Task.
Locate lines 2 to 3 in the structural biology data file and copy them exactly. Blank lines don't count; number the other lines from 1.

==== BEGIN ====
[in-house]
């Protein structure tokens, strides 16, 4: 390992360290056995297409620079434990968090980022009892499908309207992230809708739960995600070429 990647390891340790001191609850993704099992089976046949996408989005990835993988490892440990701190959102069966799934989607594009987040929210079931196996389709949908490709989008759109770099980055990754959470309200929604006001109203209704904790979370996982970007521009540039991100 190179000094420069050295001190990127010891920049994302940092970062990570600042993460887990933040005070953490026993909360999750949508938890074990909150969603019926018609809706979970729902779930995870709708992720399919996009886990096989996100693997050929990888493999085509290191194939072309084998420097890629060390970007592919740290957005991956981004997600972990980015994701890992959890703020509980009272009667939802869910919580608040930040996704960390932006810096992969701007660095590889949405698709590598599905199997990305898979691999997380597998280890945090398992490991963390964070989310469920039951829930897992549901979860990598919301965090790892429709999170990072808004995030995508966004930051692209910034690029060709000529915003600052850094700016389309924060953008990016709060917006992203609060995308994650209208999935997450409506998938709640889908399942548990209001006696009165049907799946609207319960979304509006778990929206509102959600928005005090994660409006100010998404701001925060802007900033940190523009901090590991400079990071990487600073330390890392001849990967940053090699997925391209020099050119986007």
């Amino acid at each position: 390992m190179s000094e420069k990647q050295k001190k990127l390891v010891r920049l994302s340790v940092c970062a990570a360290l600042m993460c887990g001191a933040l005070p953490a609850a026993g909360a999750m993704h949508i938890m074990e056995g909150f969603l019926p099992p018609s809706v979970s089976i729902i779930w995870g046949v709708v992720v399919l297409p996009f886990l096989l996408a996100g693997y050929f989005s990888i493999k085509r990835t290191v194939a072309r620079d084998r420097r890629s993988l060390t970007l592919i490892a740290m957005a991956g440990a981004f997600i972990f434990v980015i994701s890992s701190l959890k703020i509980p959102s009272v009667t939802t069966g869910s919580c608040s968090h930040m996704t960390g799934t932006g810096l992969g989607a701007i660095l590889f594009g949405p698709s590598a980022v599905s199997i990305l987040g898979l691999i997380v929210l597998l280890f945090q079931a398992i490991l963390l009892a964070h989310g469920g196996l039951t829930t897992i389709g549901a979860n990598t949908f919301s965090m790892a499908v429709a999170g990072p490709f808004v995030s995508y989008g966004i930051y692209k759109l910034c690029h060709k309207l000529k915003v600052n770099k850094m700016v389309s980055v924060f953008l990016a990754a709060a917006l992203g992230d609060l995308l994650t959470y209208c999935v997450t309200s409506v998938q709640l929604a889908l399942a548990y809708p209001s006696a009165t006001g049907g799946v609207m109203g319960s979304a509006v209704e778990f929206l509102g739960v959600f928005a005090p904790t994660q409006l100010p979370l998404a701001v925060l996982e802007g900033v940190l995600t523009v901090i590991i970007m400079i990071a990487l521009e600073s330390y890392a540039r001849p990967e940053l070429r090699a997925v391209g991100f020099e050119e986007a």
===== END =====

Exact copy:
């Protein structure tokens, strides 16, 4: 390992360290056995297409620079434990968090980022009892499908309207992230809708739960995600070429 990647390891340790001191609850993704099992089976046949996408989005990835993988490892440990701190959102069966799934989607594009987040929210079931196996389709949908490709989008759109770099980055990754959470309200929604006001109203209704904790979370996982970007521009540039991100 190179000094420069050295001190990127010891920049994302940092970062990570600042993460887990933040005070953490026993909360999750949508938890074990909150969603019926018609809706979970729902779930995870709708992720399919996009886990096989996100693997050929990888493999085509290191194939072309084998420097890629060390970007592919740290957005991956981004997600972990980015994701890992959890703020509980009272009667939802869910919580608040930040996704960390932006810096992969701007660095590889949405698709590598599905199997990305898979691999997380597998280890945090398992490991963390964070989310469920039951829930897992549901979860990598919301965090790892429709999170990072808004995030995508966004930051692209910034690029060709000529915003600052850094700016389309924060953008990016709060917006992203609060995308994650209208999935997450409506998938709640889908399942548990209001006696009165049907799946609207319960979304509006778990929206509102959600928005005090994660409006100010998404701001925060802007900033940190523009901090590991400079990071990487600073330390890392001849990967940053090699997925391209020099050119986007």
């Amino acid at each position: 390992m190179s000094e420069k990647q050295k001190k990127l390891v010891r920049l994302s340790v940092c970062a990570a360290l600042m993460c887990g001191a933040l005070p953490a609850a026993g909360a999750m993704h949508i938890m074990e056995g909150f969603l019926p099992p018609s809706v979970s089976i729902i779930w995870g046949v709708v992720v399919l297409p996009f886990l096989l996408a996100g693997y050929f989005s990888i493999k085509r990835t290191v194939a072309r620079d084998r420097r890629s993988l060390t970007l592919i490892a740290m957005a991956g440990a981004f997600i972990f434990v980015i994701s890992s701190l959890k703020i509980p959102s009272v009667t939802t069966g869910s919580c608040s968090h930040m996704t960390g799934t932006g810096l992969g989607a701007i660095l590889f594009g949405p698709s590598a980022v599905s199997i990305l987040g898979l691999i997380v929210l597998l280890f945090q079931a398992i490991l963390l009892a964070h989310g469920g196996l039951t829930t897992i389709g549901a979860n990598t949908f919301s965090m790892a499908v429709a999170g990072p490709f808004v995030s995508y989008g966004i930051y692209k759109l910034c690029h060709k309207l000529k915003v600052n770099k850094m700016v389309s980055v924060f953008l990016a990754a709060a917006l992203g992230d609060l995308l994650t959470y209208c999935v997450t309200s409506v998938q709640l929604a889908l399942a548990y809708p209001s006696a009165t006001g049907g799946v609207m109203g319960s979304a509006v209704e778990f929206l509102g739960v959600f928005a005090p904790t994660q409006l100010p979370l998404a701001v925060l996982e802007g900033v940190l995600t523009v901090i590991i970007m400079i990071a990487l521009e600073s330390y890392a540039r001849p990967e940053l070429r090699a997925v391209g991100f020099e050119e986007a």